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[417] after the peace of Villafranca. The Continent was in a ferment; and he was sufficiently well informed to take an excited interest in the questions of the time. From a balcony on the Boulevard, looking down the Rue de la Paix, he saw the triumphal entry into Paris of the Emperor and the army of Italy. ‘I suppose war is a great evil,’ he said, ‘but it is so splendid that I am half sorry we can never have one at home.’

A week later he was in Chamouni in Savoy. On the Mer de Glace, his party came to a place where two large masses of ice, sloping towards each other, left between them a dangerous crevasse. An Englishman, named Haskin, went from the upper edge of one of these inclined planes, intending to cross it obliquely and join his friends on an ice-mound at the end of the opening. He was beginning to slide helplessly towards destruction, when Fitzhugh ran upon him from the elevation with an impetus sufficient to carry both along the edge of the abyss to a place of safety beyond it. Of course the story was told in Chamouni. Prince Humbert of Italy, a youth of about the same age, then visiting the Valley, sent an aid with his compliments; and during his stay Fitzhugh was annoyed by the curiosity of travellers.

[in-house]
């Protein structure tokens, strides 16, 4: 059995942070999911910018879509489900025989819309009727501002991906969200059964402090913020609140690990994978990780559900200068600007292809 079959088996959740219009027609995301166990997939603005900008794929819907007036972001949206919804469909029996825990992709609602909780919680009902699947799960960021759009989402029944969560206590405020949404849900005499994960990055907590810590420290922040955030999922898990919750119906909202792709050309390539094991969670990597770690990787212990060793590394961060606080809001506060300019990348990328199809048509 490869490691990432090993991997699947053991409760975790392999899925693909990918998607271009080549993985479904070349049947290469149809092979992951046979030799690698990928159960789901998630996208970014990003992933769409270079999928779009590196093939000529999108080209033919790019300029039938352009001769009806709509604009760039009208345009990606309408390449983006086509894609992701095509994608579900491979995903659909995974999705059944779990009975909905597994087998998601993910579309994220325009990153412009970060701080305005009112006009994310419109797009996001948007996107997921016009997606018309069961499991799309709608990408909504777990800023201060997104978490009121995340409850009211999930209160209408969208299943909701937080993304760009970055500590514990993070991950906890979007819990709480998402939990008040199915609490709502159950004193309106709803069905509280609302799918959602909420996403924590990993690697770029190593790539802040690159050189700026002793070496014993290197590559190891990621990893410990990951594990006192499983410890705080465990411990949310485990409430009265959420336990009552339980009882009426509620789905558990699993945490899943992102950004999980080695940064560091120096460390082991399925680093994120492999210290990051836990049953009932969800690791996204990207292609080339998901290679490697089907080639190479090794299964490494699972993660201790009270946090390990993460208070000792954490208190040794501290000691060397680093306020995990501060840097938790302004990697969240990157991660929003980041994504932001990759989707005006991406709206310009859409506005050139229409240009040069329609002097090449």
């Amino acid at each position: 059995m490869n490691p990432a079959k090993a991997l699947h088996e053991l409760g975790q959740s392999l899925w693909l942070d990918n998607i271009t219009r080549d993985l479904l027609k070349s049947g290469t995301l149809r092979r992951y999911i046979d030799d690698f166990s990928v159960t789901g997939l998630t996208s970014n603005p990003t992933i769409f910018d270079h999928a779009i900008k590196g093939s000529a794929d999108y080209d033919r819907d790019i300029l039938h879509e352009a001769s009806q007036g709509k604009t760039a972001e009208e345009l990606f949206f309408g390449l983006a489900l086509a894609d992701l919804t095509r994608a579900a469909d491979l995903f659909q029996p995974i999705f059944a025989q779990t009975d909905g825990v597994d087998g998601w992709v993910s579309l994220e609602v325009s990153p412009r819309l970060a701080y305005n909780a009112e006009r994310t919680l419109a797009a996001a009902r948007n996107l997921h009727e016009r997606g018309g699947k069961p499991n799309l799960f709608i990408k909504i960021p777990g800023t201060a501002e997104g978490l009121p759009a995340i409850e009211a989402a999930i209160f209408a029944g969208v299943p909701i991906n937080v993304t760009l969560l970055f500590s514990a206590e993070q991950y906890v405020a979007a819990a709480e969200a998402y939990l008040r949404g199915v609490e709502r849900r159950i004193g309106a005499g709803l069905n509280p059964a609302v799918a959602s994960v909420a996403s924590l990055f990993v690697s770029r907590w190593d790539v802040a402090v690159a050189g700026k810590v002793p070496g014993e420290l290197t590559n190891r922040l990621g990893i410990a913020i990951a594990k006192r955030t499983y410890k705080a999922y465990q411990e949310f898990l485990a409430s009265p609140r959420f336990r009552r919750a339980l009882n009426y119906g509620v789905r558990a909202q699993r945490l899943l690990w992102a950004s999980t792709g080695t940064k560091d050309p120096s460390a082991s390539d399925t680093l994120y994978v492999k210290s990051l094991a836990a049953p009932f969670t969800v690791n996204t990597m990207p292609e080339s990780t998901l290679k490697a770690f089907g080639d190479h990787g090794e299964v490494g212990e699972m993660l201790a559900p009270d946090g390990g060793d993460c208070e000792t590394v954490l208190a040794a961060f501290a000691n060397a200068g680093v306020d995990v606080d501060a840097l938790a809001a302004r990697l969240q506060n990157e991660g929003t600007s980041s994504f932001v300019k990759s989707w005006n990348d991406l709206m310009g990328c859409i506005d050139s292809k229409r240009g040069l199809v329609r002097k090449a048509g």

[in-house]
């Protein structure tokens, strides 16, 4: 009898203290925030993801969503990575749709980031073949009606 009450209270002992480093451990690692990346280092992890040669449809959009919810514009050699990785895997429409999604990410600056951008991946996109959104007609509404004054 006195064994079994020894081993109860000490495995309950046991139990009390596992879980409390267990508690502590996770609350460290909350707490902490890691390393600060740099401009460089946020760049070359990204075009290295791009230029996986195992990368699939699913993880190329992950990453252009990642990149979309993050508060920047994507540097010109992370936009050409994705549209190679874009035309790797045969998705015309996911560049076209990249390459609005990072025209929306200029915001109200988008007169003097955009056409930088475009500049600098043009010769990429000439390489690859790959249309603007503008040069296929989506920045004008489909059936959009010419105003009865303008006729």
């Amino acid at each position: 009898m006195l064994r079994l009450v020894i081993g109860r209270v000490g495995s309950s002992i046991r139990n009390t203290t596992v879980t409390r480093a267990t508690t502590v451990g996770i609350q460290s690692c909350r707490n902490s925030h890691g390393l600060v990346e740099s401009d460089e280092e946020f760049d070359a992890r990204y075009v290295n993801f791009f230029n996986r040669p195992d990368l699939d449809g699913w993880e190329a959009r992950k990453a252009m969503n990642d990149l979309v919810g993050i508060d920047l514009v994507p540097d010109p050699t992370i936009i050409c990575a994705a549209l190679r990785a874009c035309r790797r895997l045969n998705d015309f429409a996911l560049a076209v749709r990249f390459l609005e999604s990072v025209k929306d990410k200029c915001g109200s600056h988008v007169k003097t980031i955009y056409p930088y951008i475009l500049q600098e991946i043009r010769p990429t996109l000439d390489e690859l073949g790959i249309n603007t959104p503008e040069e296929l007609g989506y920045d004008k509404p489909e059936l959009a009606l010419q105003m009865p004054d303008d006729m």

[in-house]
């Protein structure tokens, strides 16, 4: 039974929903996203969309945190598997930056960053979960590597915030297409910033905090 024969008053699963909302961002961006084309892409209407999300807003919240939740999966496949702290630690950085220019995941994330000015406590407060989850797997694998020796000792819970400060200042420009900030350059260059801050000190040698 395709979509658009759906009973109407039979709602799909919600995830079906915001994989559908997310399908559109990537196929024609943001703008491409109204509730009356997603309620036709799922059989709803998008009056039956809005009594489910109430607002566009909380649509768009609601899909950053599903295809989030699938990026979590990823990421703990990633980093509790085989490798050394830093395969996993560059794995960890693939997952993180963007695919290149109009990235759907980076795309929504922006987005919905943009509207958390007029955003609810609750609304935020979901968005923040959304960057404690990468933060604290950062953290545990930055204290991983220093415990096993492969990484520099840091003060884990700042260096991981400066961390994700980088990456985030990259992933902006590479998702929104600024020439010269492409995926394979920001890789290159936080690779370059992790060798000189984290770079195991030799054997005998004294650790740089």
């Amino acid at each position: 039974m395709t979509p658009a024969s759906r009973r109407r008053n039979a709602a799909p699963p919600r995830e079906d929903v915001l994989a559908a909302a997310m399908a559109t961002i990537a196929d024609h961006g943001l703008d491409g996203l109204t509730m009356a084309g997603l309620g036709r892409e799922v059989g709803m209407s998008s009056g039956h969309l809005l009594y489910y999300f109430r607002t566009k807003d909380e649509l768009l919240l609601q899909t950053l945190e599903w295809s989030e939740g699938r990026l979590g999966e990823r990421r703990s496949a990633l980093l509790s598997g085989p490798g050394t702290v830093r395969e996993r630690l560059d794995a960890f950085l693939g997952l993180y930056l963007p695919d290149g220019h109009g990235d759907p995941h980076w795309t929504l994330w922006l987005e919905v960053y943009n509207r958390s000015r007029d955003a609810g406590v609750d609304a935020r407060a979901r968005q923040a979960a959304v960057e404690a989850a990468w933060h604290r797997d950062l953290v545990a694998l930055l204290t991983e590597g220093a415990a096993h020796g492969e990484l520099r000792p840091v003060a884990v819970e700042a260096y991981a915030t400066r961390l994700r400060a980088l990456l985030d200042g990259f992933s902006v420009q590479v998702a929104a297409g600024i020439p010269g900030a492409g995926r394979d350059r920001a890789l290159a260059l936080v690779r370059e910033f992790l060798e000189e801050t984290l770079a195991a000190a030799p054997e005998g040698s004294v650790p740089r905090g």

He was in Berlin at the time of John Brown's attack on Harper's Ferry. He was fascinated by the generosity of the deed, but shocked by the fatal miscalculation which seemed almost to clothe it with the attributes of crime. ‘You condemn, then, the enterprise, my son,’ said the American Minister to him, ‘while you justify John Brown.’ In the third year of the war, he wrote, ‘I have passed over the scene of John Brown's adventurous raid. He was our leader, after all. We shall finish his work, and that “perturbed spirit” may rest in peace.’

He remained at Berlin three months, studying German and music. His health seemed re-established; he was the best skater on the ponds of Thiergarten. Once, after he had performed an evolution of peculiar grace and dexterity, the crown-princess, Victoria of Prussia, witnessing the sport from her carriage, gave with her own hands the signal of applause.

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